A fact (derived from the Latin factum, see below) is something that has really occurred or is actually the case. The usual test for a statement of fact is verifiability, that is whether it can be proven to correspond to experience. Standard reference works are often used to check facts. Scientific facts are verified by repeatable experiments.
Famous quotes containing the word fact:
“Unfortunately, mothers interpret the fact that they feel guilty to mean that they are guilty. Professionals have simply confirmed this interpretation by telling mothers why they are guilty.”
—Elaine Heffner (20th century)
“The chief reason warfare is still with us is neither a secret death-wish of the human species, nor an irrepressible instinct of aggression, nor, finally and more plausibly, the serious economic and social dangers inherent in disarmament, but the simple fact that no substitute for this final arbiter in international affairs has yet appeared on the political scene.”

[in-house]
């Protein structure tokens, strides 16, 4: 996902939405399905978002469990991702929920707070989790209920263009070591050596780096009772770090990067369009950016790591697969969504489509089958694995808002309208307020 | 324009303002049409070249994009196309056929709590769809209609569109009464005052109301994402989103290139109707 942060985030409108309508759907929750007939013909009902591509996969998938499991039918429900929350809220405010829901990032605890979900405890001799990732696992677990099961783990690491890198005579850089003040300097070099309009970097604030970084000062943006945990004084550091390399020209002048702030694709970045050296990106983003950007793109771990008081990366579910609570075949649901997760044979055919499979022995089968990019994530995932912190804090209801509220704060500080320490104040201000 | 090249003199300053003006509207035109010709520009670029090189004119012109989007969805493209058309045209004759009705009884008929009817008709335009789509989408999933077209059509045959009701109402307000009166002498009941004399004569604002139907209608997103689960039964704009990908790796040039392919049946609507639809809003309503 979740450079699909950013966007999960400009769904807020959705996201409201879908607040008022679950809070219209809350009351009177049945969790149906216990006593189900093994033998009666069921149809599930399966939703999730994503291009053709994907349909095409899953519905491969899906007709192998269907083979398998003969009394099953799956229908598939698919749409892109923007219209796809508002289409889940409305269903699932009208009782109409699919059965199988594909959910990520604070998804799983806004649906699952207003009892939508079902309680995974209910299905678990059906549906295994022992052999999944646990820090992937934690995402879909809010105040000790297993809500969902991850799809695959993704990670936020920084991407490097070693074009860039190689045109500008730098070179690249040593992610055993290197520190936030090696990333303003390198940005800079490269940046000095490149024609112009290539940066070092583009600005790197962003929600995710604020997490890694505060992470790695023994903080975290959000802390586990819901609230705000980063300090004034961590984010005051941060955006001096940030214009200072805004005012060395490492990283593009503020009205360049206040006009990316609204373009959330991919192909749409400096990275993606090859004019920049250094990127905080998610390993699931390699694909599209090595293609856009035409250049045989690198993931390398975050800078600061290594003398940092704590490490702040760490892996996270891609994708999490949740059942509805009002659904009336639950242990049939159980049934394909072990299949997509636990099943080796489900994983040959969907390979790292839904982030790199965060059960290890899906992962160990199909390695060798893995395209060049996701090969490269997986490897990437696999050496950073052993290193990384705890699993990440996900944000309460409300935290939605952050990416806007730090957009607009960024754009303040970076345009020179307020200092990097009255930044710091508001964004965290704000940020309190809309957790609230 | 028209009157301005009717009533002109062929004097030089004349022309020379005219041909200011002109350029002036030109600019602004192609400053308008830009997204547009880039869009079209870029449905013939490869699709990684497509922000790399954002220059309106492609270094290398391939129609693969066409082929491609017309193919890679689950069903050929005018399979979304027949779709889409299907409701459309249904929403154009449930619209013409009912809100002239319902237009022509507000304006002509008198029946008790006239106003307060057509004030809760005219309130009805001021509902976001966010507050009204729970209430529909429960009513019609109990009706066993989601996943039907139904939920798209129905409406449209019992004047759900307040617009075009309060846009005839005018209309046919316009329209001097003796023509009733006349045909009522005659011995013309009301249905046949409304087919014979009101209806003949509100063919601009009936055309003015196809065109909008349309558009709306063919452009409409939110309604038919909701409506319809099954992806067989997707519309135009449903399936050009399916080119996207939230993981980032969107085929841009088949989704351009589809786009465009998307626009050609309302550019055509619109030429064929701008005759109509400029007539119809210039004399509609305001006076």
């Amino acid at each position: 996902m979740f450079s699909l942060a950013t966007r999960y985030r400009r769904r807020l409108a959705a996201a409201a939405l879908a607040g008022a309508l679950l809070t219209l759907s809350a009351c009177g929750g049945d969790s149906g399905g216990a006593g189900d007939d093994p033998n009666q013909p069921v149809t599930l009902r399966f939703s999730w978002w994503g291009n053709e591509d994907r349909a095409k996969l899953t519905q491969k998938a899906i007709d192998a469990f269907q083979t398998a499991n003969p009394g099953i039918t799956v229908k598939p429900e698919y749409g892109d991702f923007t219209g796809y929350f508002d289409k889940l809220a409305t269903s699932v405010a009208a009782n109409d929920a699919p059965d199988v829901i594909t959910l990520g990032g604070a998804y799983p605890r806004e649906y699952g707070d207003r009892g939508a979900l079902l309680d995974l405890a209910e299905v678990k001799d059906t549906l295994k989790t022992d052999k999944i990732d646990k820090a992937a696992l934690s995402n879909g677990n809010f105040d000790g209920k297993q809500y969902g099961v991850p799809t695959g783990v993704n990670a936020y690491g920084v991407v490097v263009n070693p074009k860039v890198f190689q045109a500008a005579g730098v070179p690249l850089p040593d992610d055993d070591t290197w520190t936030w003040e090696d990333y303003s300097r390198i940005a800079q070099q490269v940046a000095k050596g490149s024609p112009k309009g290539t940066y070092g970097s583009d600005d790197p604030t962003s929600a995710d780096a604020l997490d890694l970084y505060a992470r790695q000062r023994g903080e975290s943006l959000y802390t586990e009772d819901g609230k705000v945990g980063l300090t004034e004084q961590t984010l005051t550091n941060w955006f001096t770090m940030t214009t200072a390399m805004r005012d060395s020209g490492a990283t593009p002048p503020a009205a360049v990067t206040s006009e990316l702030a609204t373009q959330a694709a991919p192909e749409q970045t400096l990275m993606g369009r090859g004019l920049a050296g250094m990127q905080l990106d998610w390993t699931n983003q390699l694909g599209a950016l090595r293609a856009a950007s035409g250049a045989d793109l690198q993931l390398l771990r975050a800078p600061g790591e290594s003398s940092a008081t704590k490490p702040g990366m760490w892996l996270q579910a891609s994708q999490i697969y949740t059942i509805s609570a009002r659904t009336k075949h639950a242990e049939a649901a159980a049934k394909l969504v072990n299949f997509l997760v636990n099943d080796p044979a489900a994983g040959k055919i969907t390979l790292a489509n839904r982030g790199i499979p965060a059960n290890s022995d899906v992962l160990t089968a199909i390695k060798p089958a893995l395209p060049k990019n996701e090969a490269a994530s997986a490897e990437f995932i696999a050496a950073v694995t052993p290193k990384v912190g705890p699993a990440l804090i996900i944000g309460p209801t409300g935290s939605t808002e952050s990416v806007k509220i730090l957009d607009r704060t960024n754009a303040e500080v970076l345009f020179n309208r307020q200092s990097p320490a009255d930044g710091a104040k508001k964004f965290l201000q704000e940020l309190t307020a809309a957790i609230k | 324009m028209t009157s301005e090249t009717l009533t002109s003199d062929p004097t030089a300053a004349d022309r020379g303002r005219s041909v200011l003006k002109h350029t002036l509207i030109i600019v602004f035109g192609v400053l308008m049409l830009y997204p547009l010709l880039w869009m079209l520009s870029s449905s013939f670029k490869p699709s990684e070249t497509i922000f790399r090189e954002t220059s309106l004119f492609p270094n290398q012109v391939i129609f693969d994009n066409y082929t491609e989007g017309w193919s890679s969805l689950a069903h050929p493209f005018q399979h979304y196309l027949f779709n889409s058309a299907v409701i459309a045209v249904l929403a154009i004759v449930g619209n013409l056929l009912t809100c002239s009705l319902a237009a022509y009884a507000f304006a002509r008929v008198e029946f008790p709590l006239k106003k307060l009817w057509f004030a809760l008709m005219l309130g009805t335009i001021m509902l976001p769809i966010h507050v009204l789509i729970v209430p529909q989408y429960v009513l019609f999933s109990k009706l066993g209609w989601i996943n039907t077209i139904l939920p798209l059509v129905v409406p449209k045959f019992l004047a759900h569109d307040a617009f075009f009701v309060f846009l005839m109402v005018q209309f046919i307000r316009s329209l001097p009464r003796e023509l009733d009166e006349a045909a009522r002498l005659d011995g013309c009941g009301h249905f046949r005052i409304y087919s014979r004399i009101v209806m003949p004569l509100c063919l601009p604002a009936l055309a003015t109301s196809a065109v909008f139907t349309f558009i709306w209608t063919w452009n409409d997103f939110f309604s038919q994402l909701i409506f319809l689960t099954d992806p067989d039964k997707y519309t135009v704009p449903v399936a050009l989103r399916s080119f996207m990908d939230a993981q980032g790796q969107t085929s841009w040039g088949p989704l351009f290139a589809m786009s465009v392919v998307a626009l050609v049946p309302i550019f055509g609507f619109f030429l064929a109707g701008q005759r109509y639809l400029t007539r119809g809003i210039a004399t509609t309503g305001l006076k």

—Hannah Arendt (19061975)
“Before I knew that I was Jewish or a girl I knew that I was a member of the working class. At a time when I had not yet grasped the significance of the fact that in my house English was a second language, or that I wore dresses while my brother wore pants, I knewand I knew it was important to knowthat Papa worked hard all day long.”
—Vivian Gornick (b. 1935)